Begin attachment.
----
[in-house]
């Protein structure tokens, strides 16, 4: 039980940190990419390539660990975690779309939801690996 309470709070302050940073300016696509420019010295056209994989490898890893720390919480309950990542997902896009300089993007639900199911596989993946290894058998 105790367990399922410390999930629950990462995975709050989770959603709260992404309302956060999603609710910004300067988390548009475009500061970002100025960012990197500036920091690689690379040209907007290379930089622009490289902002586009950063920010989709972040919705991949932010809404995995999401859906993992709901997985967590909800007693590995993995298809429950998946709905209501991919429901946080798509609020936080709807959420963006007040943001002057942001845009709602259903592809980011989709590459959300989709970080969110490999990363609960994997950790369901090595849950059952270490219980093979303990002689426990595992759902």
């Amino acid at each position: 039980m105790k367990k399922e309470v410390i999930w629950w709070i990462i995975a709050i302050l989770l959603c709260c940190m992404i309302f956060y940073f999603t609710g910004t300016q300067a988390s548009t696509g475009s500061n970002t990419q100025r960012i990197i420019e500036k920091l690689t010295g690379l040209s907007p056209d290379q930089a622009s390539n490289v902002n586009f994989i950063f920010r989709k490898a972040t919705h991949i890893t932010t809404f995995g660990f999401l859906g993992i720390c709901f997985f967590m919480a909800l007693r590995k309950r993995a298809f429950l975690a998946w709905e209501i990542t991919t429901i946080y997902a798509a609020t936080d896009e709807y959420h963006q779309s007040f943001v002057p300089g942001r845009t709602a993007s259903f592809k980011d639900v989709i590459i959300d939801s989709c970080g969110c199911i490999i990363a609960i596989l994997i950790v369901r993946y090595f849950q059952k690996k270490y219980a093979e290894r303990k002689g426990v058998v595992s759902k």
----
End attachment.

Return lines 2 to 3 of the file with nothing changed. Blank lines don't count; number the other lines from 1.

């Protein structure tokens, strides 16, 4: 039980940190990419390539660990975690779309939801690996 309470709070302050940073300016696509420019010295056209994989490898890893720390919480309950990542997902896009300089993007639900199911596989993946290894058998 105790367990399922410390999930629950990462995975709050989770959603709260992404309302956060999603609710910004300067988390548009475009500061970002100025960012990197500036920091690689690379040209907007290379930089622009490289902002586009950063920010989709972040919705991949932010809404995995999401859906993992709901997985967590909800007693590995993995298809429950998946709905209501991919429901946080798509609020936080709807959420963006007040943001002057942001845009709602259903592809980011989709590459959300989709970080969110490999990363609960994997950790369901090595849950059952270490219980093979303990002689426990595992759902």
């Amino acid at each position: 039980m105790k367990k399922e309470v410390i999930w629950w709070i990462i995975a709050i302050l989770l959603c709260c940190m992404i309302f956060y940073f999603t609710g910004t300016q300067a988390s548009t696509g475009s500061n970002t990419q100025r960012i990197i420019e500036k920091l690689t010295g690379l040209s907007p056209d290379q930089a622009s390539n490289v902002n586009f994989i950063f920010r989709k490898a972040t919705h991949i890893t932010t809404f995995g660990f999401l859906g993992i720390c709901f997985f967590m919480a909800l007693r590995k309950r993995a298809f429950l975690a998946w709905e209501i990542t991919t429901i946080y997902a798509a609020t936080d896009e709807y959420h963006q779309s007040f943001v002057p300089g942001r845009t709602a993007s259903f592809k980011d639900v989709i590459i959300d939801s989709c970080g969110c199911i490999i990363a609960i596989l994997i950790v369901r993946y090595f849950q059952k690996k270490y219980a093979e290894r303990k002689g426990v058998v595992s759902k």